Dieu Donné is pleased to present an exhibition of new work by sculptor Mel Kendrick produced during the Lab Grant Program, a residency for mid-career artists. A full-color publication with essay by Lynne Tillman is available.
Through the Lab Grant Program, Kendrick experimented with paper pulp-casting of large, two-dimensional, wood relief sculptures. Kendrick’s use of this technique reflects upon his prints, bronzes, and rubber castings of wood sculptures, developed throughout the 1980s and 90s. During his exploration of handmade paper, Kendrick employed a variety of techniques, including watermarking, stenciling, and the multiple layering of wet sheets. Kendrick’s experimentation led to several large-scale and tiled works, produced in collaboration with artistic director, Paul Wong and staff.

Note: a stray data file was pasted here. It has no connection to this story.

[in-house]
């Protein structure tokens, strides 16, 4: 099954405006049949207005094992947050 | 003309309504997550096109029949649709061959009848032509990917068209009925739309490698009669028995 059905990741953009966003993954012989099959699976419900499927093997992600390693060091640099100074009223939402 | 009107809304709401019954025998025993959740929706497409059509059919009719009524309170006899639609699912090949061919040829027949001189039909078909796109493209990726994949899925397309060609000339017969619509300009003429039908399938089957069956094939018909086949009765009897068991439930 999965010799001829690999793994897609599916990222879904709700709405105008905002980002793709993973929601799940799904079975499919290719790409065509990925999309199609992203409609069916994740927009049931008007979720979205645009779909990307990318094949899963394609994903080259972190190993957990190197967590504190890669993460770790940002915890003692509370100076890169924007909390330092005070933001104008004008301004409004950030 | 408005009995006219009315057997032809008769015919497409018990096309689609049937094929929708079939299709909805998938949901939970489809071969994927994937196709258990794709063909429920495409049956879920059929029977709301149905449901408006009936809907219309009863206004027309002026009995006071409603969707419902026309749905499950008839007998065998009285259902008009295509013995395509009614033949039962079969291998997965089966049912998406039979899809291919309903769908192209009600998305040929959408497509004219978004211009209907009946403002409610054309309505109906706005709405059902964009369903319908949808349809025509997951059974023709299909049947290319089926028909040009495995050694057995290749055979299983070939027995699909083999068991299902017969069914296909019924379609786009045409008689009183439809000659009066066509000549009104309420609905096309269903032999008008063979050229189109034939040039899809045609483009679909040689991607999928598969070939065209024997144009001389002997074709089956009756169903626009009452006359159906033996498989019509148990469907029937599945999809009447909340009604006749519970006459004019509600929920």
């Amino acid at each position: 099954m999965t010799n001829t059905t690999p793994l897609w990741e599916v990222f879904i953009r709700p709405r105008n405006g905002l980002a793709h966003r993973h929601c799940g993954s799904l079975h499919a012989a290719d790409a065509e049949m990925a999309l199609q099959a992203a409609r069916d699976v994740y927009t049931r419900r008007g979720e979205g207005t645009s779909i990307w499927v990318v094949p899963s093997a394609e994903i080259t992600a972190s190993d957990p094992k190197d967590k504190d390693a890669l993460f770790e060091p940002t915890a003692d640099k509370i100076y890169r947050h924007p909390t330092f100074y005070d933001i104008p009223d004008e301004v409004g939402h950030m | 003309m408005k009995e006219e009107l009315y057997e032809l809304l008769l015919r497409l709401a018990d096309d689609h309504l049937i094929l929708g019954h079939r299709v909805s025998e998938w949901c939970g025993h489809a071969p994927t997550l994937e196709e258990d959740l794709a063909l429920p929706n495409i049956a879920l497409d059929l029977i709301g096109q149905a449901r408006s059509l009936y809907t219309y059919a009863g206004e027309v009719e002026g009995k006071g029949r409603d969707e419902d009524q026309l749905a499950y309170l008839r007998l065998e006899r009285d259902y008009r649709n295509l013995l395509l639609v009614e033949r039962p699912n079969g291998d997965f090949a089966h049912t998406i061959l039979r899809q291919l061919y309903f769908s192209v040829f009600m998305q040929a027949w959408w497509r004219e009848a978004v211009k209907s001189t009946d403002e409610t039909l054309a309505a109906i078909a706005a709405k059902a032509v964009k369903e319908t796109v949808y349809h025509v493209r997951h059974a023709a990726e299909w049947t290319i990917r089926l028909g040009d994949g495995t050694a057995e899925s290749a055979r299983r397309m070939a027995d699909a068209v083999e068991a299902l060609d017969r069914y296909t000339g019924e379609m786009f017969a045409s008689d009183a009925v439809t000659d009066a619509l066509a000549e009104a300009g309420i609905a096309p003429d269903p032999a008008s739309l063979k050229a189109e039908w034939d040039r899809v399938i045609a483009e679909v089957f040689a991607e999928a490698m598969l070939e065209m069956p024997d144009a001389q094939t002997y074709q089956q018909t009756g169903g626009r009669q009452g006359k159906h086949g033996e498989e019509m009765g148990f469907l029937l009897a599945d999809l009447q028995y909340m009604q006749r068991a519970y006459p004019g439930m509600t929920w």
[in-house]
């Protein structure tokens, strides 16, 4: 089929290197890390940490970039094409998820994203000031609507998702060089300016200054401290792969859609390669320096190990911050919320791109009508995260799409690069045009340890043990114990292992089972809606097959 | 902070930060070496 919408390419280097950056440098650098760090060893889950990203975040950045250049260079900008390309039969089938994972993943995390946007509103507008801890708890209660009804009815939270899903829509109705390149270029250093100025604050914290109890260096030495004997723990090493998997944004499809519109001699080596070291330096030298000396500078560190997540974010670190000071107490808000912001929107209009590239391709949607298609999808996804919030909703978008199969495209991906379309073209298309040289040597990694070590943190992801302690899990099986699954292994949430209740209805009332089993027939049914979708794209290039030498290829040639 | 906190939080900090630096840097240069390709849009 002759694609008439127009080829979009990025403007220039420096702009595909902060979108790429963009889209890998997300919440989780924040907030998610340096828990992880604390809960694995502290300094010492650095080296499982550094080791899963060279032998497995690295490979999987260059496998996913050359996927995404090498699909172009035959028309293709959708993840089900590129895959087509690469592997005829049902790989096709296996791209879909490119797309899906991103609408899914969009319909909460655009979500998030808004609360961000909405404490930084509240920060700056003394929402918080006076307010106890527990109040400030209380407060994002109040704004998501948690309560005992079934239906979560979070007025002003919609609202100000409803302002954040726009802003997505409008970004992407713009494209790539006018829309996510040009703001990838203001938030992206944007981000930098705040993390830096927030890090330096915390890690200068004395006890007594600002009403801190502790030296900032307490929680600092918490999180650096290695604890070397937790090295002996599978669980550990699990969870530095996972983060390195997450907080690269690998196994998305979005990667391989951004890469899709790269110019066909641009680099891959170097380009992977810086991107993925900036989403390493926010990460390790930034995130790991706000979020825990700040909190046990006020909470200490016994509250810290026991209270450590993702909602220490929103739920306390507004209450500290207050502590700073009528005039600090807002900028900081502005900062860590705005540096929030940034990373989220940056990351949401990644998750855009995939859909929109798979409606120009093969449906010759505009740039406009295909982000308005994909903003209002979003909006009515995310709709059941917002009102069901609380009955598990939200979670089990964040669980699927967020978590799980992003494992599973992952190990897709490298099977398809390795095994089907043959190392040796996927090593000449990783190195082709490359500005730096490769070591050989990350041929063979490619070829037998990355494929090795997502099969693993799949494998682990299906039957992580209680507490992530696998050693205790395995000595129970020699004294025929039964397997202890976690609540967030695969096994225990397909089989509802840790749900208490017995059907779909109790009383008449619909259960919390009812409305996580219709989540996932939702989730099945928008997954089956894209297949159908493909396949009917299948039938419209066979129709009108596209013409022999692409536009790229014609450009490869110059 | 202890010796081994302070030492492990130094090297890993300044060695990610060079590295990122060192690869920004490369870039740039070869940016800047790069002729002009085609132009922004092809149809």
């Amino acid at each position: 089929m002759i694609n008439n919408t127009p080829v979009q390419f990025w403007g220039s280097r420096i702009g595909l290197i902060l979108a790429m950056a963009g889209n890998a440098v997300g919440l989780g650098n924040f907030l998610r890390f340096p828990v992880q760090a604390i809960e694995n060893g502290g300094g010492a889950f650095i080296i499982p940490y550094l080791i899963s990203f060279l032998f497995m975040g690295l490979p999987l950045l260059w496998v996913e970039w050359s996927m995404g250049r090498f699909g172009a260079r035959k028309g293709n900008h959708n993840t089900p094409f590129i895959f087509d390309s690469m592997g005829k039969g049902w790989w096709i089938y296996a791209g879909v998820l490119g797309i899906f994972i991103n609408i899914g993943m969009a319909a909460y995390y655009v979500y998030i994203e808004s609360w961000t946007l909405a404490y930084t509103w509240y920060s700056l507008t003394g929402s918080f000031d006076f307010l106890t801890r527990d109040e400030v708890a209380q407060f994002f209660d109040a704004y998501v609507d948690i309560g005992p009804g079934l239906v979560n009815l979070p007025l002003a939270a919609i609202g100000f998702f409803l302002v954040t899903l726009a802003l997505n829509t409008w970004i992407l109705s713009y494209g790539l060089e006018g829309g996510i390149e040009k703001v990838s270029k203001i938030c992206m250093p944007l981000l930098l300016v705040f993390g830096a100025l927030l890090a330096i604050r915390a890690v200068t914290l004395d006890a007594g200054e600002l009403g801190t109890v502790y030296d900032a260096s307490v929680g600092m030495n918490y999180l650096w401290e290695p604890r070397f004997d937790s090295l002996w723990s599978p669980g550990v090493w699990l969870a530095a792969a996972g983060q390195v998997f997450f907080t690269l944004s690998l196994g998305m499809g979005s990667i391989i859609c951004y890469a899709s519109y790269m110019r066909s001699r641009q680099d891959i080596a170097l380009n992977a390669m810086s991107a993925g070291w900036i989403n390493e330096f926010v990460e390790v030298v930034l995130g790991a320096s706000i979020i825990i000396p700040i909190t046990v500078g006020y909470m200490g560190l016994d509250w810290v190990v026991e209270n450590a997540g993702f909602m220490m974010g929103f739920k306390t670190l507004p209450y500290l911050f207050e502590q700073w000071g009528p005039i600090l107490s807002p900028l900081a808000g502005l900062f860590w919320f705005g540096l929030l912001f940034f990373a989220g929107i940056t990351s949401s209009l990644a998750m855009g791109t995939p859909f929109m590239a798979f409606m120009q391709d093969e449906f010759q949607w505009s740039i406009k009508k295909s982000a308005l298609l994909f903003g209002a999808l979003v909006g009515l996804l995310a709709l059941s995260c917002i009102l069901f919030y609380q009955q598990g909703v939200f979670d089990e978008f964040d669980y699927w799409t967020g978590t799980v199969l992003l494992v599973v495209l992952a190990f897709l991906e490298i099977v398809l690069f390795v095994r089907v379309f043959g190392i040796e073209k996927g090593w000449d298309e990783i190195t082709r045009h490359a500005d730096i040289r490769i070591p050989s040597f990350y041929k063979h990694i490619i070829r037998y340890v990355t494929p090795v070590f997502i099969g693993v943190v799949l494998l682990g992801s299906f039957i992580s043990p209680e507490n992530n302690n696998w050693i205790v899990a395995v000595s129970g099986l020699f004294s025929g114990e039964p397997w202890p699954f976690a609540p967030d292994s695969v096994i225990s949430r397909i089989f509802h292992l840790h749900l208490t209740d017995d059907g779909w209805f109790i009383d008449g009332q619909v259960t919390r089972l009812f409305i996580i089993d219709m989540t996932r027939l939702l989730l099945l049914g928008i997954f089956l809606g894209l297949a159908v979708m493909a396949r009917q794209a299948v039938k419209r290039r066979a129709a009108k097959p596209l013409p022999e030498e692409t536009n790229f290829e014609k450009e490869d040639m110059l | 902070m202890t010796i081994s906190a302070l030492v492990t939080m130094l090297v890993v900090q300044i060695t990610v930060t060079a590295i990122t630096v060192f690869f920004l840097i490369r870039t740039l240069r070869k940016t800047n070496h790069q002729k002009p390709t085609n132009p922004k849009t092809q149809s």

Kendrick’s most recent exhibition, Red Blocks at David Nolan Gallery was described by critic Nancy Princenthal as “...stealthily potent…[defying] intuitive spatial sense in a way that is, like any good puzzle, deeply engrossing” (Art in America, January 2008, p. 120). Kendrick has exhibited widely since his first solo exhibition at Artists’ Space in 1974 and was the recipient of the National Endowment for the Arts Fellowship in 1978, ‘81, and ‘94, and the Academy Award for Art given by the American Academy of Arts & Letters in 2002. Kendrick’s work is in many important public collections, including: The Metropolitan Museum of Art, New York; Museum of Modern Art, New York; Whitney Museum of American Art, New York; National Gallery of Art, DC; Dallas Museum of Art, Texas; Philadelphia Museum of Art, Pennsylvania; Walker Art Center, Minnesota; and many others. Kendrick lives and works in New York City.